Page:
Seeing that I have a major sweet tooth, it’s no surprise that I'm a huge fan of BBQ sauce. I especially love BBQ veggie pizza, BBQ tempeh, and my newest creation - BBQ Beans and Greens! Pineapple, the key ingredient, adds a perfectly sweet dynamic. If you enjoy the tangy, sweetness of BBQ sauce but prefer to skip the heavy salt and sugar added to store-bought BBQ sauces, you must try this recipe!

1 small yellow onion, diced
1½ teaspoon garlic granules
1 large bunch of kale, de-stemmed chopped (any type)
1½ cup cooked cannellini beans (1 can, no salt-added, rinsed and drained)
1½ cup cooked pinto beans (1 can, no salt-added, rinsed and drained)

BBQ Sauce
¾ cup warm water
5 dates, pitted
6 ounce can of tomato paste
½ cup pineapple
½ cup pineapple juice
2 tablespoons apple cider vinegar
2 tablespoons Dijon mustard
2 teaspoons chili powder (or chipotle spice)
1 teaspoon onion powder

* Directions for Baked Beans at the bottom of this recipe

In a food processor or blender, combine BBQ sauce ingredients. Blend to even consistency and set aside.

In a large saucepan over medium heat, place onions and cook with lid on, stirring occasionally, for about 5 minutes until onions are translucent. With a lid on pan the water that sweats out from onions is kept in pan, and thus there is no need to start with water or oil. Add garlic and cook for another 2 minutes.

Add the beans and chopped kale to the onions. Cook for a few minutes, stirring occasionally. If mixture is too dry, add less than 1/4 cup of water. Add the BBQ sauce to the beans and greens. Gently toss mixture so everything is covered with sauce. Cook on low for 5-10 minutes to incorporate the flavors and then serve.

Makes 4 to 6 servings

*For Baked Beans:
Preheat the oven to 375. In a food processor or blender, combine BBQ sauce ingredients and blend to an even consistency. Set aside.

In a large saucepan over medium heat, place onions and cook with lid on, stirring occasionally, for about 5 minutes until onions are translucent. With a lid on pan the water that sweats out from onions is kept in pan, and thus there is no need to start with water or oil. Add garlic and cook for another 2 minutes.

Add the beans and chopped kale to the onions. Cook for a few minutes, stirring occasionally. If mixture is too dry, add less than 1/4 cup of water. Add the BBQ sauce to the beans and greens. Gently toss mixture so everything is covered with sauce. Pour mixture into a 9x13 inch casserole dish. Cover and bake for 30 minutes.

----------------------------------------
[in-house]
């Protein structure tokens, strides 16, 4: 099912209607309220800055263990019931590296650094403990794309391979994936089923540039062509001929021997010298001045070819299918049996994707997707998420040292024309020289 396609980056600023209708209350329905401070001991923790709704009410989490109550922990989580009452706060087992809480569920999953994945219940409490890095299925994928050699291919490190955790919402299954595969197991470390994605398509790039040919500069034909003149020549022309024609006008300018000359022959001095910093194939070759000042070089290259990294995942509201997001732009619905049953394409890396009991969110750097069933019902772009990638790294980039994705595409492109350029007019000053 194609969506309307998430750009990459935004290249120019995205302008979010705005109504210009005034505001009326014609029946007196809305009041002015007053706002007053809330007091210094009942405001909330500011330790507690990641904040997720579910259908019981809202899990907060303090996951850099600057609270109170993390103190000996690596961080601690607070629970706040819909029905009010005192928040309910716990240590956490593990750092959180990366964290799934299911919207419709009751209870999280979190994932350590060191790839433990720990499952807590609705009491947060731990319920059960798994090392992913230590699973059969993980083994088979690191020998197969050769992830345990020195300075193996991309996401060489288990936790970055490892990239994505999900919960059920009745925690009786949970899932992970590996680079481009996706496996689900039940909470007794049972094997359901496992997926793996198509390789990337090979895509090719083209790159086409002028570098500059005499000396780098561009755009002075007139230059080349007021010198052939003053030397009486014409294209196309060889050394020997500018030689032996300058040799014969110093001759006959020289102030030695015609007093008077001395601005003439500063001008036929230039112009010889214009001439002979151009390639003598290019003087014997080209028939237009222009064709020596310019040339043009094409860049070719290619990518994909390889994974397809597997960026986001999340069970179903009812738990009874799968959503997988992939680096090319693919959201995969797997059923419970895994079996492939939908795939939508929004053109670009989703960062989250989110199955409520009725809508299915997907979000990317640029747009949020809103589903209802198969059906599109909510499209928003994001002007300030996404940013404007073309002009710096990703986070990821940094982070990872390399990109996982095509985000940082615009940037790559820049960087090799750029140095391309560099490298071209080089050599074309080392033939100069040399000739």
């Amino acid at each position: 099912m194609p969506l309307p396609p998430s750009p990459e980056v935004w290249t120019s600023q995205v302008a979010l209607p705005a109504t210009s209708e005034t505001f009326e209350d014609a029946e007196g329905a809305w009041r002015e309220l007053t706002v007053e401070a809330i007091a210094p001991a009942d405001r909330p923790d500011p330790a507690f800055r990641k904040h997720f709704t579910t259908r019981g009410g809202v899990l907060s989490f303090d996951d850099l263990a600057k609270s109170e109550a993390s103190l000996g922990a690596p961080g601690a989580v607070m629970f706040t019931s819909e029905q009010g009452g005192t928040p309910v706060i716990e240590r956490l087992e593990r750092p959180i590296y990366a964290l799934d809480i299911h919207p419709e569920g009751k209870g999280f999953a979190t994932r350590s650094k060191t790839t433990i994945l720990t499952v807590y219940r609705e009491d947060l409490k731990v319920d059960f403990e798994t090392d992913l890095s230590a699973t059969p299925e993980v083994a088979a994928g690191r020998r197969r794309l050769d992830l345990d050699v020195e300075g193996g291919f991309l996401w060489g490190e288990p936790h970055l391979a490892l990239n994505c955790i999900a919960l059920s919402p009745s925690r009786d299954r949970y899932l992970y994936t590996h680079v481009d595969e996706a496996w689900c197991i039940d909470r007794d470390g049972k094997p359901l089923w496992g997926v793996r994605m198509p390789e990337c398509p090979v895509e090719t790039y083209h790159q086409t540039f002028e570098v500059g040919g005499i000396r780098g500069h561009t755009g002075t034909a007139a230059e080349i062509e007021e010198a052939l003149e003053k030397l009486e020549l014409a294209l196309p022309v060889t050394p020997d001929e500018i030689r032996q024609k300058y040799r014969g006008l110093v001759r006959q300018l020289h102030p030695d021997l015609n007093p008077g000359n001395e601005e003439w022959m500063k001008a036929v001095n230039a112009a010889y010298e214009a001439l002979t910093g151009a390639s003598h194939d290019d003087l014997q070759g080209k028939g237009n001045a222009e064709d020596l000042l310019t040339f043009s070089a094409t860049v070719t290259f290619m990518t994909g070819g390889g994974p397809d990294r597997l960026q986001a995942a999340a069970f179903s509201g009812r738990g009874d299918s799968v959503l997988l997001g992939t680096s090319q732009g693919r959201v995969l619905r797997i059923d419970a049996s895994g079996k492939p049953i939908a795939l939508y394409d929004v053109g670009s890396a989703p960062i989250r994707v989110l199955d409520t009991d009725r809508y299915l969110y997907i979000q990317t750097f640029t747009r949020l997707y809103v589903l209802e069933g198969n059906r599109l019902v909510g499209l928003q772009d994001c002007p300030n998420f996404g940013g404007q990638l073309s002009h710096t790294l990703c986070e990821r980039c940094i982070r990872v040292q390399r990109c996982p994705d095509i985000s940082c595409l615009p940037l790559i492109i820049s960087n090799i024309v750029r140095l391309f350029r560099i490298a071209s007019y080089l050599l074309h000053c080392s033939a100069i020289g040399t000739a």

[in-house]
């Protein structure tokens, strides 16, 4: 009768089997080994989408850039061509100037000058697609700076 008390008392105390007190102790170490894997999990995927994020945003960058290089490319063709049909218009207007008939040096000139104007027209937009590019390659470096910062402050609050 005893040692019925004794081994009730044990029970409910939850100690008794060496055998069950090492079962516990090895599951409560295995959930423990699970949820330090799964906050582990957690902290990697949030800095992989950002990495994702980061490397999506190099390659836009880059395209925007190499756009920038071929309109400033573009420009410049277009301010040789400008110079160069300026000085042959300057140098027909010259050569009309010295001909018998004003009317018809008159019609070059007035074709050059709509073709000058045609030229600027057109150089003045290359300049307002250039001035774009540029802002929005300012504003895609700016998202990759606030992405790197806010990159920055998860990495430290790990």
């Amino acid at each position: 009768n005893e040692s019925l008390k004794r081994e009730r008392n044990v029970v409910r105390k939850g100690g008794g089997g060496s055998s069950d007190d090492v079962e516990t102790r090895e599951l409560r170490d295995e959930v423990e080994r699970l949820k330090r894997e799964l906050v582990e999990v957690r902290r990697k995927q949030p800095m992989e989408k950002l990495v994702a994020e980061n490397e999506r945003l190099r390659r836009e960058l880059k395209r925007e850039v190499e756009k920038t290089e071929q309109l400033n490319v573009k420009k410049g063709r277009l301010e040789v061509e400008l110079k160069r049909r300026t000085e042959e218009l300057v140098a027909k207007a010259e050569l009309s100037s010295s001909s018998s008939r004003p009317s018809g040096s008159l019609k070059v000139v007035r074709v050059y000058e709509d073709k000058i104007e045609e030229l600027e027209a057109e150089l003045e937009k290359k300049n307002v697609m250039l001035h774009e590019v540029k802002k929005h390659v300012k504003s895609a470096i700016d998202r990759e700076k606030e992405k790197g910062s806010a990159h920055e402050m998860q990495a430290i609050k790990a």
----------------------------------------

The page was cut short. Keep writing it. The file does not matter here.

Sweet Potato Tacos

This recipe is one of my favorites, mainly because of how delicious it is and how quickly it can be put together. Variations are so easy to incorporate that you’ll never get bored. You can substitute with different starches, greens, spices, salsas, and avocado… the combinations are endless!

6 sweet potatoes
3 cups black beans, cooked
1 tablespoon cumin, ground
½ tablespoon coriander, ground
¼ teaspoon chili powder
1 bunch collards
12 corn tortillas, oil-free

Topping Options: Heirloom Tomato Salsa, Guacamole, or Onion Cashew Cream

Fill a large pot with 1-2 inches of water and put a steamer in the pot. Cover with lid and bring water to a boil. Chop sweet potatoes into small chunks and place in the steamer. As the sweet potatoes cook, warm the black beans on the stove at low-medium heat. Add cumin, coriander, and chili powder to the beans. Stir occasionally. If beans start to stick to the bottom of the pan add water as needed.

Preheat the oven to 350 degrees. Lay tortillas out on a cookie sheet, preferably in a single layer. If you’d like to, place parchment paper on cookie sheet before laying tortillas. The quickest option would be to put tortillas right on the oven rack.

Chop collards into strips. When the sweet potatoes are soft enough to break apart with a fork, use tongs to take them out of the pot and into a serving bowl. Place the collards into the steamer. They should only take 1-2 minutes to cook. At this time, the tortillas can be put in the oven to be warmed up.

While the greens are cooking, use a potato masher or a fork to mash the sweet potatoes. When greens are soft and vibrant green, transfer them to a bowl. Check the tortillas and when ready take them out of the oven and onto a plate. Pour black beans into a bowl. After laying out the tortillas, sweet potatoes, and fixings, invite everyone to make their own tacos.

Makes 12 tacos

Banana Blueberry Bars

This tasty bar is perfect for breakfast, a snack, or dessert. It’s full of healthy starch to give you lasting energy, unrefined sugars for sweetness, fiber for good digestion, and even omega-3s for your heart and brain. Its easy have a delicious treat and support your body at the same time!

1 cup dates, pitted and halved
1½ cups apple juice
1 cup oat flour
2 cups rolled oats
¾ teaspoon cinnamon
¼ teaspoon nutmeg
3 bananas, peeled
1 teaspoon pure vanilla extract
½ cup fresh blueberries (frozen also works)
½ cup walnuts

In a small bowl, soak dates in apple juice for 10-15 minutes. Preheat oven to 350ºF.  Lay a piece of parchment paper in a 9 x 9-inch baking pan, making sure the sides are covered. Cut slits in the corners of the paper so that the paper overlaps and is flat.
In a medium bowl, combine flour, oats, cinnamon, and nutmeg. Mix and set aside. Place bananas and vanilla extract into a blender. Remove dates from apple juice and set aside. Add the strained juice to the blender and blend until creamy. Add dates to the blender and pulse a few times until the dates are in small pieces.
Pour the banana mixture into the dry ingredient bowl. Mix until well combined. Stir in the blueberries and walnuts. Using a spatula, pour the batter into baking pan. Bake at 350ºF for 30 minutes, or until a toothpick inserted into the center comes out clean. Cool at room temperature for 5 to 10 minutes before cutting and serving.

Yields 12 bars

Katie Mae is a nutritionist and Co-Founder of Sprout’d, an online women’s wellness center. Sprout’d offers plant-based nutrition consultations, culinary workshops, and recipes free of refined sugar, oil and gluten. Katie is a culinary instructor at TrueNorth Health Center, works with Dr. McDougall’s Health and Medical Center and is the Nutrition Educator at Sonoma State University. She holds a Masters degree in Nutrition from Bastyr University. To contact Katie and see more recipes click here.